Faith in the Marketplace
    This Week's Discussion Point:

    How -- and why -- do you participate in the church's work?

      Selected Response From Readers:  
    Copyright © 2004 Catholic News Service/U.S. Conference of Catholic Bishops

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    This week's readings

    Week of April 4 - 10, 2004

    Sunday, April 4, 2004
    Palm Sunday
    At the Mass
    Reading I: Is 50:4-7
    Reading II: Phil 2:6-11
    Gospel: Lk 22:14--23:56 or Lk 23:1-49

    Monday, April 5, 2004
    Reading I: Is 42:1-7
    Gospel: Jn 12:1-11

    Tuesday, April 6, 2004
    Reading I: Is 49:1-6
    Gospel: Jn 13:21-33, 36-38

    Wednesday, April 7, 2004
    Reading I: Is 50:4-9a
    Gospel: Mt 26:14-25

    Thursday, April 8, 2004
    Holy Thursday
    Evening Mass of the Lord's Supper

    Reading I: Ex 12:1-8, 11-14
    Reading II: 1 Cor 11:23-26
    Gospel: Jn 13:1-15

    Chrism Mass
    Reading I: Is 61:1-3a, 6a, 8b-9
    Reading II: Rv 1:5-8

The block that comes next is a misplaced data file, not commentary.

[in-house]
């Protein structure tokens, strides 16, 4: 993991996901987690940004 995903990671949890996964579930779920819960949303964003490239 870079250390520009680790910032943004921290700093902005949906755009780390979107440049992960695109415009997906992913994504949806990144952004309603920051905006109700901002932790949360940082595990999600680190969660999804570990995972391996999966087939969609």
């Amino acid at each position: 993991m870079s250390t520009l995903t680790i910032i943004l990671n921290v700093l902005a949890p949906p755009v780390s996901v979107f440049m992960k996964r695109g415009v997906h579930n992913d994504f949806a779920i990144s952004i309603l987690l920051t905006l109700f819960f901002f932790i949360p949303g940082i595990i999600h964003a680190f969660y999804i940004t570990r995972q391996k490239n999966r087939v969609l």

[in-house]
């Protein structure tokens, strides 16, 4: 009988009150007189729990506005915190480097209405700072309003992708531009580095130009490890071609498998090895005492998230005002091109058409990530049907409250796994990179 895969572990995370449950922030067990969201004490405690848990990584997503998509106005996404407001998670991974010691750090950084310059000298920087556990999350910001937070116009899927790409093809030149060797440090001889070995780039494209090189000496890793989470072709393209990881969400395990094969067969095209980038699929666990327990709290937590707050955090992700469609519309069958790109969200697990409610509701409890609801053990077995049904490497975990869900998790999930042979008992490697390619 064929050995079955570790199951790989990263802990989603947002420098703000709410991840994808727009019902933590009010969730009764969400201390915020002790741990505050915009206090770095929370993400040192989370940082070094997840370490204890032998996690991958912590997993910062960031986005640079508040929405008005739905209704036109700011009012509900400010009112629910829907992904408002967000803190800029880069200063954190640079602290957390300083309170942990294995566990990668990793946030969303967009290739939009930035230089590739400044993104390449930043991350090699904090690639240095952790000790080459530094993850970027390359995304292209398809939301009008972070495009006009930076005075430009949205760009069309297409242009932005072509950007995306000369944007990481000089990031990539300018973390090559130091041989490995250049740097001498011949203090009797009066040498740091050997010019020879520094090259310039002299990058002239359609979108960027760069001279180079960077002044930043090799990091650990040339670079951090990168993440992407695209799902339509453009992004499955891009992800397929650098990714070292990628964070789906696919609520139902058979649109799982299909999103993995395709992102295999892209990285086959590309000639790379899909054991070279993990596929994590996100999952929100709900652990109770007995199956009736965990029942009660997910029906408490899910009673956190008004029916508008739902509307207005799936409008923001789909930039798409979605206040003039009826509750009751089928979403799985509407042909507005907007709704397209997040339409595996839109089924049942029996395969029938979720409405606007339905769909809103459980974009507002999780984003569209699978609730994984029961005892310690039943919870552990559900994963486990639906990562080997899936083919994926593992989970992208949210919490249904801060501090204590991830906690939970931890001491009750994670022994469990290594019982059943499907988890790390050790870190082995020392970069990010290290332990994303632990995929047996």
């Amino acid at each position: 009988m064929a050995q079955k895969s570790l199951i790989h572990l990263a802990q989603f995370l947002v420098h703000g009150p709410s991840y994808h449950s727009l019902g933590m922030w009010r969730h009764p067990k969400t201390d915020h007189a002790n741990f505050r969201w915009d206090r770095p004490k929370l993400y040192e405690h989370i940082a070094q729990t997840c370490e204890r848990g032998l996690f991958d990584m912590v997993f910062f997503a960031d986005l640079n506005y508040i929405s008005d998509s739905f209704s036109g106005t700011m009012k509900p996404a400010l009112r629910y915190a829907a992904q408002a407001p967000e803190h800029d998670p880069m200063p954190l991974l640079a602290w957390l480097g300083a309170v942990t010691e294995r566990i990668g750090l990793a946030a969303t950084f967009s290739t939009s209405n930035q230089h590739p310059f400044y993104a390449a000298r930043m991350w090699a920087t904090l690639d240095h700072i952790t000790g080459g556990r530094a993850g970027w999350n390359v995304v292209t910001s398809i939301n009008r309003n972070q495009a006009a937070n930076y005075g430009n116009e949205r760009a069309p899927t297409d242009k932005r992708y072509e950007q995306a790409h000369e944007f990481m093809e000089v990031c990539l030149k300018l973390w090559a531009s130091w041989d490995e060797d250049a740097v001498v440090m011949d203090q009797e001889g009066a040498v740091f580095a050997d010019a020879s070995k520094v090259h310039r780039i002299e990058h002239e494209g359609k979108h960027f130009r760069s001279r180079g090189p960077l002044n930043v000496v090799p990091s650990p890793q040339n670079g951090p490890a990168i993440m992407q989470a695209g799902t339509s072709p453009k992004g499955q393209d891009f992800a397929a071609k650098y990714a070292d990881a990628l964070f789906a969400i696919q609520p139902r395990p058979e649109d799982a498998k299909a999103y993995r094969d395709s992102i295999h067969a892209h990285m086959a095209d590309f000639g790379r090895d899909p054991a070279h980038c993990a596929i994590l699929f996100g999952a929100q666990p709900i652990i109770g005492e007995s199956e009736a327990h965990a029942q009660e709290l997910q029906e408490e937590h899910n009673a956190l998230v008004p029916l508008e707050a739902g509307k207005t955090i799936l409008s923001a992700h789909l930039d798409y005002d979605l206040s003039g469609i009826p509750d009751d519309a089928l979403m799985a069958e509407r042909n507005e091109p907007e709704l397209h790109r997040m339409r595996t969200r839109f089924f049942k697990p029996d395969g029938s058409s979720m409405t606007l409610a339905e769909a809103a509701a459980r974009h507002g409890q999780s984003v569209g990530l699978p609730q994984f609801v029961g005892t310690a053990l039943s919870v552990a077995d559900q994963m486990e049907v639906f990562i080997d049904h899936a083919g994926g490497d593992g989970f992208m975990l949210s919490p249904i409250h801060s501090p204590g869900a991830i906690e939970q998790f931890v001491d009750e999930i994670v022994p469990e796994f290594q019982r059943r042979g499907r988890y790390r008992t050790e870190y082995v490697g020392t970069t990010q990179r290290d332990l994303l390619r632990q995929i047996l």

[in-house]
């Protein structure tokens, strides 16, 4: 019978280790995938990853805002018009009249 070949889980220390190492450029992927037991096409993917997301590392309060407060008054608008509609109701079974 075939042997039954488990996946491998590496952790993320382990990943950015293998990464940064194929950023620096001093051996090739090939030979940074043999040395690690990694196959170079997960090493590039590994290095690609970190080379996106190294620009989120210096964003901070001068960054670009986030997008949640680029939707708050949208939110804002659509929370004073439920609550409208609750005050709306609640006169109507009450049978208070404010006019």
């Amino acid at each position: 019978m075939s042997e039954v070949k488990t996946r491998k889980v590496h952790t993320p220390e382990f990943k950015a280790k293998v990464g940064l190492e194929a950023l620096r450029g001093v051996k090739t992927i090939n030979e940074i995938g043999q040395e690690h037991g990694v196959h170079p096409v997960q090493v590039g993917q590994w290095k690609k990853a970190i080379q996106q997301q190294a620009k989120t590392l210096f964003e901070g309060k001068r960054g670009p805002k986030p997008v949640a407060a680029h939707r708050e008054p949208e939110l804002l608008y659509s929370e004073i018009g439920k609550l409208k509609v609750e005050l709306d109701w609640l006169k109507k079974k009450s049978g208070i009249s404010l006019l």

Gospel: Lk 4:16-21

    Friday, April 9, 2004
    Good Friday of the Lord's Passion
    Reading I: Is 52:13--53:12
    Reading II: Heb 4:14-16; 5:7-9
    Gospel: Jn 18:1--19:42

    Saturday, April 10, 2004
    At the Easter Vigil in the Holy Night of Easter
    Reading I: Gn 1:1--2:2 or Gn 1:1, 26-31a
    Reading II: Gn 22:1-18 or Gn 22:1-2, 9a, 10-13, 15-18
    Reading III: Ex 14:15--15:1
    Reading IV: Is 54:5-14
    Reading V: Is 55:1-11
    Reading VI: Bar 3:9-15, 32--4:4
    Reading VII: Ez 36:16-17a, 18-28
    Gospel: Lk 24:1-12

    Pope's Prayer Intentions

    April General Intention

    Live according to the Spirit. That those who hold positions of responsibility in the Church may offer a shining example of a life which is always responsive to the guidance of the Spirit.

    April Mission Intention

    The universal call to holiness. That the clergy and the laity, and the religious, both men and women, who work in missionary lands, may live and courageously bear witness to the universal call to holiness.